Maldives’ president elect Ibrahim Mohamed Solih is set to be sworn in on November 17 after the parliamentary committee reviewed the motion on the hugely debatable swearing in date.
Deputy parliament speaker Moosa Manik had filed a motion to the parliament to decide on bringing forward the swearing in of Solih from November 17 to November 11.
In 2013, incumbent president Abdulla Yameen Abdul Gayoom was sworn into office on November 17 after a marathon elections after the first round of elections was annulled by the country’s top court.
Thee Supreme Court had cancelled the run-off and annulled the first round results in September 2013. A re-run of the first round was held on November 9 and the run-off was planned for the following day due to the need to have a new President in place by November 11.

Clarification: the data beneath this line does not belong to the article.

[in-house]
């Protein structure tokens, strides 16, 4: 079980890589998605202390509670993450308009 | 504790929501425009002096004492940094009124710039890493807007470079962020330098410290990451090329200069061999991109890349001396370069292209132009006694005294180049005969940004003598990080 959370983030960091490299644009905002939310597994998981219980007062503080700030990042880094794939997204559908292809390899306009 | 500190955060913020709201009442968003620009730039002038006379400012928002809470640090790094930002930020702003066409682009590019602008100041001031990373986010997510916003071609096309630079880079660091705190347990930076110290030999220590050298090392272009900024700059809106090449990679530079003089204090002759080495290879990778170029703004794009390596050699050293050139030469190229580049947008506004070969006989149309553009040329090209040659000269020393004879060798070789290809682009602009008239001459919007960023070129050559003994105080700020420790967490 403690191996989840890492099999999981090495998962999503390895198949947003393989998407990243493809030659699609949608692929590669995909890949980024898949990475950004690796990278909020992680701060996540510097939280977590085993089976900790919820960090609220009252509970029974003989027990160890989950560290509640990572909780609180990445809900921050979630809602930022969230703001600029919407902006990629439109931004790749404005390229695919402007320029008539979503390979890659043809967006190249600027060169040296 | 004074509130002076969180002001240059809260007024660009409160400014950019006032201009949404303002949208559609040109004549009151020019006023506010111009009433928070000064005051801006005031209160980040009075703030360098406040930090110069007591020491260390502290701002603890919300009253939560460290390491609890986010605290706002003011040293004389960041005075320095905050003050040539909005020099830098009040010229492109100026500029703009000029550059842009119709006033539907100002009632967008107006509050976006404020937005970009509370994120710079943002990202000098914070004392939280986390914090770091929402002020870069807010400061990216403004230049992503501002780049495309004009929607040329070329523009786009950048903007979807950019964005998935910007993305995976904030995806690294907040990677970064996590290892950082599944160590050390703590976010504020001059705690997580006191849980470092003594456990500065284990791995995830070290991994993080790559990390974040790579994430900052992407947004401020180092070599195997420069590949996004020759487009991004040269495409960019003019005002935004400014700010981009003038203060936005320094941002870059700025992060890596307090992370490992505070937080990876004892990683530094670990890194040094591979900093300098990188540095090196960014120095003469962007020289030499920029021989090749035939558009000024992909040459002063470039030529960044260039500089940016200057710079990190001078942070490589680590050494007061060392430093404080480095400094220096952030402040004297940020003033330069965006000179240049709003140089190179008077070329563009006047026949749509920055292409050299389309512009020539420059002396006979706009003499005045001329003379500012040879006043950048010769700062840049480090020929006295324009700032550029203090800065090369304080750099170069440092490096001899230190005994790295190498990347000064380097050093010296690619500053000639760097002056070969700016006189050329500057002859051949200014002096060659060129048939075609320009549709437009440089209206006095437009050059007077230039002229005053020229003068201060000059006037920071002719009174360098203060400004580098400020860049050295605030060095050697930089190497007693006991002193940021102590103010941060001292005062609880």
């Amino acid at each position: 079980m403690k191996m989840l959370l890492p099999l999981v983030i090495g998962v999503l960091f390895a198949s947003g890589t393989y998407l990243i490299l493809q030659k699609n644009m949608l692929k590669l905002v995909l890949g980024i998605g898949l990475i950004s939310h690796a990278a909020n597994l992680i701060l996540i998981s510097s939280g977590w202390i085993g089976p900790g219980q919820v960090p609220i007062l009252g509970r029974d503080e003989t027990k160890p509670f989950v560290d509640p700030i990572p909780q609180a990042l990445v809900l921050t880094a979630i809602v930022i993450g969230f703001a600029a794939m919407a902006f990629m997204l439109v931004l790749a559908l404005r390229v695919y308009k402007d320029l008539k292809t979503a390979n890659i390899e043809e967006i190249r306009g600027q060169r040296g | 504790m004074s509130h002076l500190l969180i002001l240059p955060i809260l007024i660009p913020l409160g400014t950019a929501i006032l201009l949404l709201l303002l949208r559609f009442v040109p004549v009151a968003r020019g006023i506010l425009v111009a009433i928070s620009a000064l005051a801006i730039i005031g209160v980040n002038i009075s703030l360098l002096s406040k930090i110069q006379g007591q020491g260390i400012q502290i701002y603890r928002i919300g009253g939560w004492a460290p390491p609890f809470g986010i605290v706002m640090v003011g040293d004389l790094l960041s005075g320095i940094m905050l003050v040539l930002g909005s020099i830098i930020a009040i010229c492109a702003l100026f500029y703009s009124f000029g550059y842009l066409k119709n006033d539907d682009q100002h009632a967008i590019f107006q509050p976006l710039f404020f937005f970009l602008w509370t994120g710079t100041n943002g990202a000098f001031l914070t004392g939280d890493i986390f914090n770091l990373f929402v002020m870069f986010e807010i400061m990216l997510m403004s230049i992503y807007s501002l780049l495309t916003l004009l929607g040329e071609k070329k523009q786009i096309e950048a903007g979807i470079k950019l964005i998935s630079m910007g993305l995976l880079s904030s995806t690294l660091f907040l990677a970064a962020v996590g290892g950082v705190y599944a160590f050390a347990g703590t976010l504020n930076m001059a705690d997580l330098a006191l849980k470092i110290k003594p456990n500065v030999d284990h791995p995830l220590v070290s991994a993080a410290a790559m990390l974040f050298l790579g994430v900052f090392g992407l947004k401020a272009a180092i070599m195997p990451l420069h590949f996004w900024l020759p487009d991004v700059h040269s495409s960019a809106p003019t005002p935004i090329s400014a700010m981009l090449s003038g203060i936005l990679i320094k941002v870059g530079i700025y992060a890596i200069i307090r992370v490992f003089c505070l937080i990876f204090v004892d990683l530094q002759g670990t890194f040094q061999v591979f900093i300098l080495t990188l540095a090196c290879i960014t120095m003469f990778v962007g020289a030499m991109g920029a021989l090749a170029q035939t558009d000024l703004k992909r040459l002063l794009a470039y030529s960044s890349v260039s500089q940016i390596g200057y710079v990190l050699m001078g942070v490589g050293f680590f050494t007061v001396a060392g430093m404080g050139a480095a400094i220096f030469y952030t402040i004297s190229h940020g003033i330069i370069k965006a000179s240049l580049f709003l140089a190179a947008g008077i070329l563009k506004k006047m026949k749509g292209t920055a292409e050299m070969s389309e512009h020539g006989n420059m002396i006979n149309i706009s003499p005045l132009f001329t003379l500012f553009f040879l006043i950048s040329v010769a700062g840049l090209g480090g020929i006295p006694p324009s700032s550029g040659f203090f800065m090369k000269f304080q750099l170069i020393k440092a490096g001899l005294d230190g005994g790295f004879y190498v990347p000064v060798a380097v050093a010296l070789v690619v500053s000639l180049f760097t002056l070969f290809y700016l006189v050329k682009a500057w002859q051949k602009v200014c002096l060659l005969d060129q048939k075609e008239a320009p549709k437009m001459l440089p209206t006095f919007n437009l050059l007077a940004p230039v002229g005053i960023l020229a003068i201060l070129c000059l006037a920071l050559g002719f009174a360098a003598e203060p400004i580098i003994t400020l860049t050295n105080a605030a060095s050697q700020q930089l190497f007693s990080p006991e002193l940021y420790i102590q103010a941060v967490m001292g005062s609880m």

However, the run-off was again postponed to November 16 by the Supreme Court after Yameen claimed he needed more time to campaign. Yameen eventually won the run-off against the now self-exiled former president Mohamed Nasheed and was sworn in the next day.
After the debate on Sunday, the parliament had forwarded the motion to be reviewed by a seven member parliamentary committee.
During the committee sit-down, a document was presented which showed that incumbent president Yameen Abdul Gayoom was sworn in to office for the presidential term commencing on November 17.
In light of the development, Solih does not wish to be sworn in before November 17, the opposition said after the committee meeting.
Solih had earlier insisted that he does not wish to leave any room to doubt the legality of his swearing in as the country’s seventh president.
“I believe that we need to discuss this issue broadly and reach a mutually agreeable consensus. I definitely don’t wish to do anything that contradicts the constitution. And I definitely don’t want anyone to say that I took the oath of office in violation of the constitution,” Solih had said urging his fellow lawmakers to consider all aspects surrounding the conundrum before making a collective decision.